Get To Know... Home Counties

Bristol based Home Counties’ second single Dad Bod is out now on Alcopop! Records, firmly establishing the four-piece as key players within the UK’s thriving guitar music scene.

Fusing a Squid-inspired sound with a youthful and carefree attitude, Home Counties’ music is chock-full of feverish energy and experimentation. Dad Bod could almost be a product of Speedy Wunderground with its tongue-in-cheek lyricism and jagged guitars, and it has a decidedly chaotic feel to it. Frenetic recorders accompany a repetitive bassline and unrelenting cowbell, creating three minutes of glorious, uninhibited noise.

This single leaves you absolutely itching to go to a sweaty gig and dive into the nearest mosh pit. Dad Bod will no doubt be infectious live when Home Counties are able to play shows again. If you’re into post-punk bands such as Black Midi, Squid and Hotel Lux, then these guys are definitely one to watch.

With success clearly on the horizon, we chatted to Will from the band to learn more about Home Counties' prospects.

Tell us a bit about yourself and how long you’ve been making music for?

I’m Will from the band Home Counties. We reside in Bristol and make wonky pop songs. I’ve been making music since I was about eleven.

At what point in your life did you decide to make a career out of your music, and what influenced that decision?

It’s always been brewing on the side of studying and working and I can’t really say I’ve been able to ‘make a career’ out of music. We’re all far too skint for that.

What is the main source of influence for your songwriting?

Lyrical inspiration often comes from things I studied at university, like town planning or yuppie culture to name a couple. I like taking mundane or academic ideas and putting some more feeling into them.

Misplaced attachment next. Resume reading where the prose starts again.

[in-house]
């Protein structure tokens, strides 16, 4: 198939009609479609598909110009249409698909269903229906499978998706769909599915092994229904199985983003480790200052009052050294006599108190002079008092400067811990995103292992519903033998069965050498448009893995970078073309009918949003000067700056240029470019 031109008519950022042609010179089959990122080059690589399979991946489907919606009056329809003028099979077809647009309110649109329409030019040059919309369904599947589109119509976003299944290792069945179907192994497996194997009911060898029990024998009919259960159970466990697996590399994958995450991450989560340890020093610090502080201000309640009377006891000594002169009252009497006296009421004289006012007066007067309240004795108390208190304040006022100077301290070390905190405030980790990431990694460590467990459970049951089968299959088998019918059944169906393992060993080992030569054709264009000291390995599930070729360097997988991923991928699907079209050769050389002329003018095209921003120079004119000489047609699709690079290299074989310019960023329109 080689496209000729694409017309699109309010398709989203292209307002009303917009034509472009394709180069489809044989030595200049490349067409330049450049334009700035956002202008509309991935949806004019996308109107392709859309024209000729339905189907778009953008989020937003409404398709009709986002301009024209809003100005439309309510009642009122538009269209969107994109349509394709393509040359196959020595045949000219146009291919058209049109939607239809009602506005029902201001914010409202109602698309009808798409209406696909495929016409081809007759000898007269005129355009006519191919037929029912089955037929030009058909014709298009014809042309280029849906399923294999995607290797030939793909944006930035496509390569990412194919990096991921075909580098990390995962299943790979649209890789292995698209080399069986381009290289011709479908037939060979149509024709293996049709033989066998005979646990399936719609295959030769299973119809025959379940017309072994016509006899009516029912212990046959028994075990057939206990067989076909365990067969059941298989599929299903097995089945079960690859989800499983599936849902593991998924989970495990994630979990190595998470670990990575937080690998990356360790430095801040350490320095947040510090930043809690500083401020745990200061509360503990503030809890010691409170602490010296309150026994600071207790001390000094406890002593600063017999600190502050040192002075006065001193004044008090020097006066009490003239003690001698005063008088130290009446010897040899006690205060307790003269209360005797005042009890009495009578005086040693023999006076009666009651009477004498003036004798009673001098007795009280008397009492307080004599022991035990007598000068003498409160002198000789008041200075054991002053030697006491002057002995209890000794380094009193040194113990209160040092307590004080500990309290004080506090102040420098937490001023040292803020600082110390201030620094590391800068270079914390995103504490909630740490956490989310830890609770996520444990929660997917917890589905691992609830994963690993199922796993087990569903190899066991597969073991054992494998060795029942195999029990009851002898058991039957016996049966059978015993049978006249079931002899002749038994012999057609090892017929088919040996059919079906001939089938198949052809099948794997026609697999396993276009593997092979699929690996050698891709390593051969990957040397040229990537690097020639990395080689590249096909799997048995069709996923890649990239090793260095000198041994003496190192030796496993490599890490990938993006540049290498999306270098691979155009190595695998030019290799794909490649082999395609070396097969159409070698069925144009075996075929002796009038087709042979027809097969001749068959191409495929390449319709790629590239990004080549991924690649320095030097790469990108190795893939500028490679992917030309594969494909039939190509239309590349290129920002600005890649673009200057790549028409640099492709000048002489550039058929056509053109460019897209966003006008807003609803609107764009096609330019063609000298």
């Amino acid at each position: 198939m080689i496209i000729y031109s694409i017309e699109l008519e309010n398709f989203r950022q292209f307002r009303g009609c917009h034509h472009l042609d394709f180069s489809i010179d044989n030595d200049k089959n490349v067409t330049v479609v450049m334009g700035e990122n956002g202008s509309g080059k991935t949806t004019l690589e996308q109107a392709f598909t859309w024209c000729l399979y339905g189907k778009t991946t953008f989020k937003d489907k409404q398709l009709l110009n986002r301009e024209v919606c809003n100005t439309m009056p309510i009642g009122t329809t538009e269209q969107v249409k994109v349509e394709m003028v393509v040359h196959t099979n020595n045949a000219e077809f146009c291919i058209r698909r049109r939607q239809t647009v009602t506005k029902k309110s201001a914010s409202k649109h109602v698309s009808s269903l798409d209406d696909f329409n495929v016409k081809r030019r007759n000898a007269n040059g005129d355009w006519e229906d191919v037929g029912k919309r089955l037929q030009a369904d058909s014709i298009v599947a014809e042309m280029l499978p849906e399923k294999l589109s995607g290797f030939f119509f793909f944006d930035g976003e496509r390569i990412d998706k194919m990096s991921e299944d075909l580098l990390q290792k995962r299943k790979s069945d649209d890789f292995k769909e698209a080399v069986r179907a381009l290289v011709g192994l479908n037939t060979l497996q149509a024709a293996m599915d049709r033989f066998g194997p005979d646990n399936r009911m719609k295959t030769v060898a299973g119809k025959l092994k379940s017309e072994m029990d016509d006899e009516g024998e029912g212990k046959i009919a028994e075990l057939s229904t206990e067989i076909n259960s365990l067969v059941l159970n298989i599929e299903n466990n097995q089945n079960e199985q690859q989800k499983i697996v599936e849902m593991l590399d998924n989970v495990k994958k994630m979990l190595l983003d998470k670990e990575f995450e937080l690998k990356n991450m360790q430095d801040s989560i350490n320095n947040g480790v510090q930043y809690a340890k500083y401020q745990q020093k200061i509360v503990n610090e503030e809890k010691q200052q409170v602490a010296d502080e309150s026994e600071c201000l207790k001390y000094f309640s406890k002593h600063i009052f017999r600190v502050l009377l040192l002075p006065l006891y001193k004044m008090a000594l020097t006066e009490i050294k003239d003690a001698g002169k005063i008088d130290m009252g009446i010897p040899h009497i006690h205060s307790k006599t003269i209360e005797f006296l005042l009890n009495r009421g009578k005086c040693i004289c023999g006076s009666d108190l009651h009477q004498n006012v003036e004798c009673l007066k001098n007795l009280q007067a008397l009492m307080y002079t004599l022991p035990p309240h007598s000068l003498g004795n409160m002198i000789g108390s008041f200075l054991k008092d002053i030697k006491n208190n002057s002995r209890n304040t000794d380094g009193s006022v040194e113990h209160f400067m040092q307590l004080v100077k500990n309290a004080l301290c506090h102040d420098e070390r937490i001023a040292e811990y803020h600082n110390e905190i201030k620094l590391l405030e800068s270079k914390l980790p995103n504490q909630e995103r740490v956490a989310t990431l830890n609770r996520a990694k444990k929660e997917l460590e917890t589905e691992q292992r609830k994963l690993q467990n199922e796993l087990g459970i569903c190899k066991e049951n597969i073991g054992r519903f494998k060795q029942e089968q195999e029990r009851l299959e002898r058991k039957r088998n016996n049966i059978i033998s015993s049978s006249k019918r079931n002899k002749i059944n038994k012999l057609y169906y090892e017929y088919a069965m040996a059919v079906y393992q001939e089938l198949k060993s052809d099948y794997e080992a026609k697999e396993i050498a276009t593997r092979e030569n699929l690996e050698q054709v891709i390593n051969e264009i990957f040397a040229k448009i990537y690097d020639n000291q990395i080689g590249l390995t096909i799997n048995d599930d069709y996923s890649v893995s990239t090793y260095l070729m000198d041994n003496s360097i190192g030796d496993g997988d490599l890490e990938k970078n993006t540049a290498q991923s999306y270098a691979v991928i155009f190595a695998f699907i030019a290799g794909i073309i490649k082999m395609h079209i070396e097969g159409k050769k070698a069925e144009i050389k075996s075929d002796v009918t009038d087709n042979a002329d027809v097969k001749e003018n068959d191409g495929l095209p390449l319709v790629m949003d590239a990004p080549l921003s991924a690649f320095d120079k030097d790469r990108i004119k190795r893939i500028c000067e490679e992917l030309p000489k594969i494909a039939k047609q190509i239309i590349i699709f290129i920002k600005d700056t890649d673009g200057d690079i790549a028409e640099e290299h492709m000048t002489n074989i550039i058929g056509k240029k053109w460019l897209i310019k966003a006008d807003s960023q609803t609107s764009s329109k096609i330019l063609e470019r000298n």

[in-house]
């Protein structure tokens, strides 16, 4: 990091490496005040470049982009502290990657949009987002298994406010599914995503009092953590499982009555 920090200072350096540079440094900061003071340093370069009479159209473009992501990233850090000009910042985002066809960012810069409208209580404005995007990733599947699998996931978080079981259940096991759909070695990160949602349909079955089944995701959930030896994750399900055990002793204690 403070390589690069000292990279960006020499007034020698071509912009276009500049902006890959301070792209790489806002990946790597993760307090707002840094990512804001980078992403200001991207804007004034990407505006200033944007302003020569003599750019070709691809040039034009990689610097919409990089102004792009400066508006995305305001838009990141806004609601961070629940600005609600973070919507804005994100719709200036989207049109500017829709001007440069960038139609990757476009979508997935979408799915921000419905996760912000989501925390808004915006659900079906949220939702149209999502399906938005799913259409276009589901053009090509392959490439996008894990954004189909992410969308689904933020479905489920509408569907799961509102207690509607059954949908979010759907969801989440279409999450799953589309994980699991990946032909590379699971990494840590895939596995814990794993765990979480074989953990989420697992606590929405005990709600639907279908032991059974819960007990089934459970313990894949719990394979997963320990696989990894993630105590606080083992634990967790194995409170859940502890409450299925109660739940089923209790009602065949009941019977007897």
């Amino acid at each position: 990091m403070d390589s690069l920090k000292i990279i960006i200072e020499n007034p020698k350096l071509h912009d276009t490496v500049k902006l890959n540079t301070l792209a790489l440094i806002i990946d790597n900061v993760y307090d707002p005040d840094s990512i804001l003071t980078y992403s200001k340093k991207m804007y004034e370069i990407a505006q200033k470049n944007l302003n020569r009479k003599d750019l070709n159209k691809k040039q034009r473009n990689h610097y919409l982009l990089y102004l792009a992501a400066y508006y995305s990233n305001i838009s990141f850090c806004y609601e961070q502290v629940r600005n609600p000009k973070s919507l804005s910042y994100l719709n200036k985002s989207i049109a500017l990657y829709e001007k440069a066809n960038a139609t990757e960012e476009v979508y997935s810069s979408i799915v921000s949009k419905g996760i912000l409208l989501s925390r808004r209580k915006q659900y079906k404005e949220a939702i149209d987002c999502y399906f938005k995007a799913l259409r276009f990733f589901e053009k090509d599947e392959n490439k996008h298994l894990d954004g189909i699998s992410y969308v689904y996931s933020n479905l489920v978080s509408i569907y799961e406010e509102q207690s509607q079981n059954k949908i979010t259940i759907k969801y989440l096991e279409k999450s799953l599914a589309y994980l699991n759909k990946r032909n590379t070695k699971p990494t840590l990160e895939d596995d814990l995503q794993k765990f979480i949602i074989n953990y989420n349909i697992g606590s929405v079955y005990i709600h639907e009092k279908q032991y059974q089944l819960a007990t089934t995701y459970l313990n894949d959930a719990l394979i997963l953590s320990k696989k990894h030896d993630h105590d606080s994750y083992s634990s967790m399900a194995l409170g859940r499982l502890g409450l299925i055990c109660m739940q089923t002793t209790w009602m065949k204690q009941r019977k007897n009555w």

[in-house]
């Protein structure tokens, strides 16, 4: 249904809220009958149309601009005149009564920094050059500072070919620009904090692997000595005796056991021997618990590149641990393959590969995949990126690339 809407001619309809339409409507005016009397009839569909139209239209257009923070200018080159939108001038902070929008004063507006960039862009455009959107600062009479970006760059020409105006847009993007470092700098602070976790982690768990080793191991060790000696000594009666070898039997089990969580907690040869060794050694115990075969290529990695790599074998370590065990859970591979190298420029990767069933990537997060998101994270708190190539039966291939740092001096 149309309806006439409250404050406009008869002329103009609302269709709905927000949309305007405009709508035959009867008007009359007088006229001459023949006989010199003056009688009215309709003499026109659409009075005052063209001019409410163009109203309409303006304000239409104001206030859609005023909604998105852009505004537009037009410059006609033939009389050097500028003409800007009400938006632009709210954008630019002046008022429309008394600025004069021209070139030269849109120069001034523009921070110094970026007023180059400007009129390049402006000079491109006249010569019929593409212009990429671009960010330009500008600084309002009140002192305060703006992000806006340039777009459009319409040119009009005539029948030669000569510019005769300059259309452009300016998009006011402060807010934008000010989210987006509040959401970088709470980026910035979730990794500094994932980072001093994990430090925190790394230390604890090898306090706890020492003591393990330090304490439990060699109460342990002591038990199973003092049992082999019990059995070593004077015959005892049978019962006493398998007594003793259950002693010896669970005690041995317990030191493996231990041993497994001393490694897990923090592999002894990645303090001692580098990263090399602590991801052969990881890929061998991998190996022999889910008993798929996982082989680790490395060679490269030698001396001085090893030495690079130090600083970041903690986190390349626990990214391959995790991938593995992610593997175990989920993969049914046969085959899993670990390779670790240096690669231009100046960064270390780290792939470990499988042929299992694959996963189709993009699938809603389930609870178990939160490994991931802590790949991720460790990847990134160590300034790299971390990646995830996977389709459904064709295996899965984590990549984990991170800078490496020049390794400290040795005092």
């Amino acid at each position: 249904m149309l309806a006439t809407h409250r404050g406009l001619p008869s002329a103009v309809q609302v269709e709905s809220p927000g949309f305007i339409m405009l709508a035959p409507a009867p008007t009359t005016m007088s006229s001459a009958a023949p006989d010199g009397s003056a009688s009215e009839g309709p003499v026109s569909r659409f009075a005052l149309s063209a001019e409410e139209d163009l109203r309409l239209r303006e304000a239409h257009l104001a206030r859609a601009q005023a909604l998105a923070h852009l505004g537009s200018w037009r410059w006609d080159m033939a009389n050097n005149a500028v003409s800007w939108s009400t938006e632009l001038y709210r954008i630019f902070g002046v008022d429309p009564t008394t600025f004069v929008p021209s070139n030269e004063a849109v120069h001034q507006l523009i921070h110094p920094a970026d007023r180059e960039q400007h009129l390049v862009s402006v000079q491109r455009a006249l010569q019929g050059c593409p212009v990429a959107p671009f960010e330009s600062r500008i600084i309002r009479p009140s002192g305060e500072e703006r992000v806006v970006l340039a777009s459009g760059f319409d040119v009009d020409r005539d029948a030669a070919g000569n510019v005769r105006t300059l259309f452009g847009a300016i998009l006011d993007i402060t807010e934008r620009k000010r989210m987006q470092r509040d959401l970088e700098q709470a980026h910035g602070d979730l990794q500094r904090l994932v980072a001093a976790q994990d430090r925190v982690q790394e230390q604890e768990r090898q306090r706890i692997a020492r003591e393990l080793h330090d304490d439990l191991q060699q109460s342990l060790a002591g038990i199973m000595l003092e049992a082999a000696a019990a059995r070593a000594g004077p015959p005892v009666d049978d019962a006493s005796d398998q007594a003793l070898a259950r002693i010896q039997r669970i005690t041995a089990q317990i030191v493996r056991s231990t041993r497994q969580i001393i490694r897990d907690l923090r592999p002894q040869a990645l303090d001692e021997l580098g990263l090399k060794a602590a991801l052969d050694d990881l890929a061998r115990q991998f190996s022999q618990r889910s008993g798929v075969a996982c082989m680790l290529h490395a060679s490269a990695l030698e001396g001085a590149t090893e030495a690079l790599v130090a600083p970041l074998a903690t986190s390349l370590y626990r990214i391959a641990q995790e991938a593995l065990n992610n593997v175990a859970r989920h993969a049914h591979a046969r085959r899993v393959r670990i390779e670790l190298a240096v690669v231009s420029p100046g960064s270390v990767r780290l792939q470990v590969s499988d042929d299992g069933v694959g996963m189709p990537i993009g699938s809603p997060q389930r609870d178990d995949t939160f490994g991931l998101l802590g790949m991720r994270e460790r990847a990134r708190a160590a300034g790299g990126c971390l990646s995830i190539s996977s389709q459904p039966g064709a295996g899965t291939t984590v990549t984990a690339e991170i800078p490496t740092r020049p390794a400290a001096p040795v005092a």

What is something you’ve learned about yourself through making music?

That I have no patience maybe. All our songs end up being like two minutes long. We don’t have the patience for extended guitar solos or psychedelic breakdowns. I think it reflects a feeling of needing to be direct and to the point.

What is something you wish you’d known when you first got into the music industry?

I wish I knew how little money there is left over from gig money after paying costs. I wish we saved more to pay for important things, rather than spending it all on £6 London pints at the venue after the show.

Who are some of your favourite upcoming artists from the city you live in?

I love Norman, who just stuck out a mixtape recorded in my favourite and once closest pub, The Old England. I’m also a big fan of Lazarus Kane, although it’s hard to pinpoint if he’s from Bristol or some non-specific American state.

What would your dream tour & rider look like?

My dream tour would involve a lot of Scottish dates as I love it up there and Scottish crowds have been kind to us. Ride wise, it would just be beer that’s not Carling or Old Blue Last lager. 

If your music was to soundtrack any film or TV show, which would you choose?

Probably some sort of poorly produced 70s cop drama. In lockdown me and Conor have spent a lot of time recreating the music of ‘Shaft’.

What’s the bucket list goal for you as an artist?

Play at Glastonbury would be one, or play in America somewhere.